The term "social engineering" refers to an attack, in which the technical aspect is rather less important and the social component is more important.
The aim of such an attack is to obtain personal data from the victim by targeted deception. Often the perpetrators fraudulently get the trust of their victims first, so that they can then get hold of the desired data.
- You should develop a healthy mistrust of unsolicited phone calls or emails in which you are requested to divulge confidential data.
- Do not divulge any personal or corporate information, irrespective of what the caller or sender of the email claims.
"Phishing" stands for the fraudulent acquisition of login/password combinations, bank account or credit card data, in which the victim is lured to a fraudulent website and persuaded to enter the said data. Often the perpetrators' sites are perfect copies of the genuine sites, which can scarcely be differentiated from the original.
- A quick look in the address line of the internet browser can often indicate whether the website is genuine. Often the enticing emails contain a link, which leads to the perpetrator's server. Under no circumstances should you click on this link. Increased security can be obtained by entering the website address of the desired banking or other such login page by hand or linking to it via a browser bookmark.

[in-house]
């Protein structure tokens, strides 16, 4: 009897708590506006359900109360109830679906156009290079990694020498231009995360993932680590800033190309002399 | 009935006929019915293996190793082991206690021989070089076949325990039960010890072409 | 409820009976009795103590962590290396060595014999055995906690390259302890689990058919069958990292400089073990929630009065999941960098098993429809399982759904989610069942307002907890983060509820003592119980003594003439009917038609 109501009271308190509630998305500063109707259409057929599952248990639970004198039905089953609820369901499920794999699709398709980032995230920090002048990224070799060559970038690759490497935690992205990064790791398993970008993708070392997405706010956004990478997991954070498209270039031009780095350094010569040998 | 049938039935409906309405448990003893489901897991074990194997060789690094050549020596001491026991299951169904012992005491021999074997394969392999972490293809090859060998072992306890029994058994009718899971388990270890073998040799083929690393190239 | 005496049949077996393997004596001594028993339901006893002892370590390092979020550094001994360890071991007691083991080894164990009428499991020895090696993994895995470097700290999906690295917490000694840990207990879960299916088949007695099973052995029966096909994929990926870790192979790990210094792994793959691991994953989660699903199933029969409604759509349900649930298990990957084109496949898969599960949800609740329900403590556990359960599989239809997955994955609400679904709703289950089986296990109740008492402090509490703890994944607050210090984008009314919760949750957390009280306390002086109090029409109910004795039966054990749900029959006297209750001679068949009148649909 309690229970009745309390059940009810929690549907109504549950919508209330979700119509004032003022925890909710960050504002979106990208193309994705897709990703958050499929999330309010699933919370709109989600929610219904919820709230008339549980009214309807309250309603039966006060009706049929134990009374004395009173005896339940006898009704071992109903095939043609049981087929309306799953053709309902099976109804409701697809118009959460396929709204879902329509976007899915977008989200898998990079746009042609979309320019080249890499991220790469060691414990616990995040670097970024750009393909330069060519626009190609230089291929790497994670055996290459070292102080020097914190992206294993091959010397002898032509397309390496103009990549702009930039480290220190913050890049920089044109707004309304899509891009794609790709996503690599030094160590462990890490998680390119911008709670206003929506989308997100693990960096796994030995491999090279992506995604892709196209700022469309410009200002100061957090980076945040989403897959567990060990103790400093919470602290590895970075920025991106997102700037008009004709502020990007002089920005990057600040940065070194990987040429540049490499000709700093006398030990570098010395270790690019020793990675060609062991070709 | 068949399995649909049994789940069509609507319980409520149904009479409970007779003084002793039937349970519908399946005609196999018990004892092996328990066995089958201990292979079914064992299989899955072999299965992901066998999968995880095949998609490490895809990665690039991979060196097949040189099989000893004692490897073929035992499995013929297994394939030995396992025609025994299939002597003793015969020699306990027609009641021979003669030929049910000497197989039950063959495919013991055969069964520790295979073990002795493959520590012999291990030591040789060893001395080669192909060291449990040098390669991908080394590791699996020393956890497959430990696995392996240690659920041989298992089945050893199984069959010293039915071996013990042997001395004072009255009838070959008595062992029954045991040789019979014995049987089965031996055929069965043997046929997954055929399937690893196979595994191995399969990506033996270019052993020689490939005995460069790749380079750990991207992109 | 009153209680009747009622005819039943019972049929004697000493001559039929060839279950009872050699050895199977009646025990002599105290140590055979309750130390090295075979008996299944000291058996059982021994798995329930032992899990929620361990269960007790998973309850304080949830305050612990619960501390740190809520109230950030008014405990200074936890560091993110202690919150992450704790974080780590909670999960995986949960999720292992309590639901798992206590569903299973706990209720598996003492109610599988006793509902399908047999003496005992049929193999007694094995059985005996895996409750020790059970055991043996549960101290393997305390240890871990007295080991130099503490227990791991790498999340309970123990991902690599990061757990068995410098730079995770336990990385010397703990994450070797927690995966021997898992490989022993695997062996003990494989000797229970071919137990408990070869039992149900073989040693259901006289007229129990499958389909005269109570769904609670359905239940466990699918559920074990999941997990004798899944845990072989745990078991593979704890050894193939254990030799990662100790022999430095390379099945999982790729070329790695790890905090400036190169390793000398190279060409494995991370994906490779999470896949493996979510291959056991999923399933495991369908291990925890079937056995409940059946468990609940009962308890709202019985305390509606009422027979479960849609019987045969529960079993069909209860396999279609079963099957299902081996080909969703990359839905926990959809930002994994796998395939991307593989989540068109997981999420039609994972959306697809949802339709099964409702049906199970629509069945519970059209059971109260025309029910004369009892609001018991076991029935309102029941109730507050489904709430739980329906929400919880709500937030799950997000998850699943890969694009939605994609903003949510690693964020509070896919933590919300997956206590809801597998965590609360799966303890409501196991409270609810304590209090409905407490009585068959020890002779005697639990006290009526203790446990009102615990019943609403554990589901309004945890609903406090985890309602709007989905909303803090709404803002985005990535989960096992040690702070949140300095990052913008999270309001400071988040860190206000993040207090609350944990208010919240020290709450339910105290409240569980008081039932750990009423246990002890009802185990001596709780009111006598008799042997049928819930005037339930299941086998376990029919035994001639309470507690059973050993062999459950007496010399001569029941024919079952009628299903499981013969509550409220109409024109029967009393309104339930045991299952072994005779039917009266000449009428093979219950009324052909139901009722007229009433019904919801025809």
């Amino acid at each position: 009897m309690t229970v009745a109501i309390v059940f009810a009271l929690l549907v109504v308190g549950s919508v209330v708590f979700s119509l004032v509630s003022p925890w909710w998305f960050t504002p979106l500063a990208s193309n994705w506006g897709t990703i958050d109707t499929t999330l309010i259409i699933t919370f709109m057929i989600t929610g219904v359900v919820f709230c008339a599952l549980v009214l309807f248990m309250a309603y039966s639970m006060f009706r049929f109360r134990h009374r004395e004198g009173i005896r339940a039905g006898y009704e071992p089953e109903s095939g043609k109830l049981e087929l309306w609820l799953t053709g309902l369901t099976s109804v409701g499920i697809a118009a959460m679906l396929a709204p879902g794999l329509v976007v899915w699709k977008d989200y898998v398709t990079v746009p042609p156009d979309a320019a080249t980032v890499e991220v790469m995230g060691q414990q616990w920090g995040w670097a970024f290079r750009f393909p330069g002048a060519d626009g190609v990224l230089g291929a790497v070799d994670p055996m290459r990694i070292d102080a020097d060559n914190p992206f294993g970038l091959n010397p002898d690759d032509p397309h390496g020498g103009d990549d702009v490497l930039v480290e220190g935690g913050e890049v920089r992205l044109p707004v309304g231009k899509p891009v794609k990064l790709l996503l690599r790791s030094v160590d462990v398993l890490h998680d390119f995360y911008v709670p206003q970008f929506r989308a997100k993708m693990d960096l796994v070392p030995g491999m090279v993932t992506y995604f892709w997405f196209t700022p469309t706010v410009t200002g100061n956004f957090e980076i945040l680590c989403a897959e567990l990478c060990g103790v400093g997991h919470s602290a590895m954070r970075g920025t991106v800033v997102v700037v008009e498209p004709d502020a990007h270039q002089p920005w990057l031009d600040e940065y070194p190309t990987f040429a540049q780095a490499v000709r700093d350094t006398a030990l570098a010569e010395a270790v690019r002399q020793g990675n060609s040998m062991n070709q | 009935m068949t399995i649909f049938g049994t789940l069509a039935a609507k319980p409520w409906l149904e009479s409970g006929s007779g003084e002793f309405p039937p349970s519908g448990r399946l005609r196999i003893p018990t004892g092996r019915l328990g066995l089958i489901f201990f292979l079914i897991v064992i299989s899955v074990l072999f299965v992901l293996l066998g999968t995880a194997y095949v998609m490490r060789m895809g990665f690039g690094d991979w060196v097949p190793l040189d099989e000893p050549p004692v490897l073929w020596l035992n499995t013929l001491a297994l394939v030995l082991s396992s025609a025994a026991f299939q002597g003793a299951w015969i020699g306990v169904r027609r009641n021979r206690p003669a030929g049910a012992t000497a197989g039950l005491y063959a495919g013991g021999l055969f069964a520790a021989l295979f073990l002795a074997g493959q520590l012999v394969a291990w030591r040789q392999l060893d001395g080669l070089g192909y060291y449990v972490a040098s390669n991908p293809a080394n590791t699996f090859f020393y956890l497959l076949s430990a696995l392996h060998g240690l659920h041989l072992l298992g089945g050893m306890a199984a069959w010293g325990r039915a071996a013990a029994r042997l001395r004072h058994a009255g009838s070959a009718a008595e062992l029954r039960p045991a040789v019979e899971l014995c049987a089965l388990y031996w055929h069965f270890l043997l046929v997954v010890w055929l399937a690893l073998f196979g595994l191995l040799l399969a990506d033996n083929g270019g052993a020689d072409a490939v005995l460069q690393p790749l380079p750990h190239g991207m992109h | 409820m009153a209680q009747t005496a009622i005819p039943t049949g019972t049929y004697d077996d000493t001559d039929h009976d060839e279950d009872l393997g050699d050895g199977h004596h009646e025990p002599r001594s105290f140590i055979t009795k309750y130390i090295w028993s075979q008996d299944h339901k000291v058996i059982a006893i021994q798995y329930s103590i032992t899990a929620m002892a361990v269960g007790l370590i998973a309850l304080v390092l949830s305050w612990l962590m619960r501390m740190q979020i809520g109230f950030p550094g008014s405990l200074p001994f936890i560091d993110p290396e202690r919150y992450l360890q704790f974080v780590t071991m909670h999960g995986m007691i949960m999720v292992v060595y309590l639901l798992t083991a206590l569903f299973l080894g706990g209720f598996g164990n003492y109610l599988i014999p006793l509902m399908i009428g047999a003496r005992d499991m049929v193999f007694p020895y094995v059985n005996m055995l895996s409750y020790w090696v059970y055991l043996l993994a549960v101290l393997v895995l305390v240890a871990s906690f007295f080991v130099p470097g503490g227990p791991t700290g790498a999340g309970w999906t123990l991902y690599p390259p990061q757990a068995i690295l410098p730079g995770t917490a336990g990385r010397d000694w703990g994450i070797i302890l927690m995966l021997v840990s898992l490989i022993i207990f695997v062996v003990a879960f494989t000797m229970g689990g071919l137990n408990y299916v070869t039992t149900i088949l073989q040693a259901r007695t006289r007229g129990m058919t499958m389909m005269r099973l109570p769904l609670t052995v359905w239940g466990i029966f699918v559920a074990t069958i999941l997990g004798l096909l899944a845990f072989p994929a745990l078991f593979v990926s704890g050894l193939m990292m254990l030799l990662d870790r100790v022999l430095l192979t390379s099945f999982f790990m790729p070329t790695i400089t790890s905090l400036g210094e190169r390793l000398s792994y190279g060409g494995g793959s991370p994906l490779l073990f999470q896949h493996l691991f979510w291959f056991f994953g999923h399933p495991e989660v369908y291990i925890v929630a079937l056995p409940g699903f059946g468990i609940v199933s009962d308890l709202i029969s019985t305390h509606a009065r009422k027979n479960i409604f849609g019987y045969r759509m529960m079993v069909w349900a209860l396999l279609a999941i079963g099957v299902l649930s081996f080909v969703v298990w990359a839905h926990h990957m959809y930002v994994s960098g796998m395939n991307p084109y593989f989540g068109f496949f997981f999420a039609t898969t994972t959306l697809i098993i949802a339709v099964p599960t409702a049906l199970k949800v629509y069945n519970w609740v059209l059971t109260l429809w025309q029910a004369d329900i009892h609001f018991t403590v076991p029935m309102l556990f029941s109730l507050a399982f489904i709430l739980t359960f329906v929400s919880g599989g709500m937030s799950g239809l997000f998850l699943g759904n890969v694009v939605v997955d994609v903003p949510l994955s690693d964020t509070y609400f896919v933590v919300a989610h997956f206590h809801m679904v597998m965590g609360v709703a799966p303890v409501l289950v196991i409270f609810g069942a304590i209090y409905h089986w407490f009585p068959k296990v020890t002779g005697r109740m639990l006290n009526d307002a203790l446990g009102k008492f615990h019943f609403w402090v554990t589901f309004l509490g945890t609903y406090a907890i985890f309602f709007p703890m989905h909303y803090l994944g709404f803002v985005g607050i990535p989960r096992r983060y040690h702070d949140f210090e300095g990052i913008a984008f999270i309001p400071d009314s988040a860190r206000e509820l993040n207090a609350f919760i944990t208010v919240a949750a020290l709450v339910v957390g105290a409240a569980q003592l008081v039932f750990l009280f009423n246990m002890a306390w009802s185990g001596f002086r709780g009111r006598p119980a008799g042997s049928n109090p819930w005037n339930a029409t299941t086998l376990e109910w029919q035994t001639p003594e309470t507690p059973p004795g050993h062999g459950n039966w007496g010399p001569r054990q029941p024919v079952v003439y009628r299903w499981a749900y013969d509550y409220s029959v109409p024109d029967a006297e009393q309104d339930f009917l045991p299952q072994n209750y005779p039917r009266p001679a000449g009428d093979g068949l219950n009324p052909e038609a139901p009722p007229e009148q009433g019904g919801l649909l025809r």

- The HTTP filter contained in the G Data security products has an AnitPhishing component, which warns a user if he is accessing a phishing website and prevents access to the site.
- A good dose of healthy mistrust is an effective weapon for successful protection against phishing attacks. Challenge calls and mails which purport to come from your bank. Your bank would never ask for your PIN or TAN number (German banking security number) because it was carrying out "maintenance work".
If you think you have been the victim of a phishing attack, do not hesitate to inform your bank and the police.